NRDC in the News

In a huge victory for Yellowstone’s wild buffalo, also known as bison, these iconic animals will now have access to tens of thousands of acres of habitat north of Yellowstone National Park during the winter and spring. After a turbulent winter in which hundreds of buffalo were captured by government agents, the agencies that manage Yellowstone’s herd signed a historic agreement giving the buffalo room to roam in Montana’s Gardiner Basin. NRDC has continually advocated for this area to be opened for free-roaming buffalo, and now, thanks to the incredible activism and support of our Members, the agencies have heeded our call. Allowing buffalo more seasonal habitat is just one piece of the solution, but it marks a landmark victory for wild buffalo and our Yellowstone BioGem. Thank you for your activism on behalf of Yellowstone’s wild buffalo!


Earlier this month, the National Marine Fisheries Service finalized its ruling to designate critical habitat for Alaska’s Cook Inlet beluga whales. More than 3,000 square miles of the Cook Inlet will be listed as critical habitat for the whales, whose numbers have plummeted in the past 30 years, from 1,300 to around 340 today. Under the Endangered Species Act, federal agencies must carefully review any actions that may “adversely modify” this critical habitat. Cook Inlet belugas live in one of the most industrialized regions in Alaska, and are constantly threatened by pollution from partially treated sewage, oil and gas production, ship strikes and noise pollution. NRDC and our environmental partners have been fighting for years to protect the dwindling population of belugas, and will continue to fight in a separate lawsuit that the state of Alaska has filed to challenge the beluga’s endangered species status.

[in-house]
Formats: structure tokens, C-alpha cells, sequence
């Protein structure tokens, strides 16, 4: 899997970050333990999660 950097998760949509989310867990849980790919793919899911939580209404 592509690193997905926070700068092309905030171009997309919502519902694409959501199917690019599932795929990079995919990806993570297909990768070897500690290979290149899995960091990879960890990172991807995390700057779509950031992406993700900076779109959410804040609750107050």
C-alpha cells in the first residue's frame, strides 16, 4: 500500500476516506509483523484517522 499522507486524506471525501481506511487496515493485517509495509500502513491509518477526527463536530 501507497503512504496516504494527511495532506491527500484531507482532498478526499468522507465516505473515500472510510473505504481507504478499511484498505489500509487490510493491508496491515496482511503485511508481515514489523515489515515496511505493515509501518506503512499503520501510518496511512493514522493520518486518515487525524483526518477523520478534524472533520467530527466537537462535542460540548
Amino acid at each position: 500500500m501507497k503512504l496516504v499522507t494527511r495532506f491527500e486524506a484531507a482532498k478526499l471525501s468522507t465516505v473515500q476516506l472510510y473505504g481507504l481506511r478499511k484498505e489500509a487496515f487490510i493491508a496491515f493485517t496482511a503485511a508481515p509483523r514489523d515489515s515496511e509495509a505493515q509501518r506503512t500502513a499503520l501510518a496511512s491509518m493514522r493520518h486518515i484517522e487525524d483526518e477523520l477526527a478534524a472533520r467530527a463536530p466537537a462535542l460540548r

Wolves in the Northern Rockies suffered a terrible blow this month when the House and Senate passed a budget bill that includes a provision stripping them of their Endangered Species Act protections. States will now be free to carry out plans for killing hundreds of wolves. It marks the first time in history that Congress has taken an animal off the endangered species list, setting a potentially dangerous precedent for other endangered wildlife. The legislation circumvents good science and a federal court ruling — won by NRDC last year — that restored protections for wolves. The congressional rider affects wolves in Montana, Idaho and parts of Washington, Oregon and Utah. We’ll continue to monitor the states to ensure they uphold their commitment to protect viable populations of wolves.

More than two dozen mayors across the country expressed their concern over the proposed Keystone XL tar sands pipeline in a recent letter to Secretary of State Hillary Clinton. Last year we alerted you to plans for this trans-boundary pipeline, which would bring dirty tar sands oil from Canada to the U.S. Gulf Coast. The proposed pipeline would lead to additional mining and drilling in Canada’s boreal forest, while doing nothing to move our cities and towns towards cleaner forms of energy production. Communities along the path of the 2,000-mile pipeline would also bear the risk of potential spills and explosions. The State Department’s initial environmental review of the proposed pipeline failed to consider a host of environmental and public health problems, and a second review released last week also failed to address the same issues. We’ll keep you updated on how you can take action to oppose the Keystone pipeline.


~ by FSVSF Admin on 29 April, 2011.

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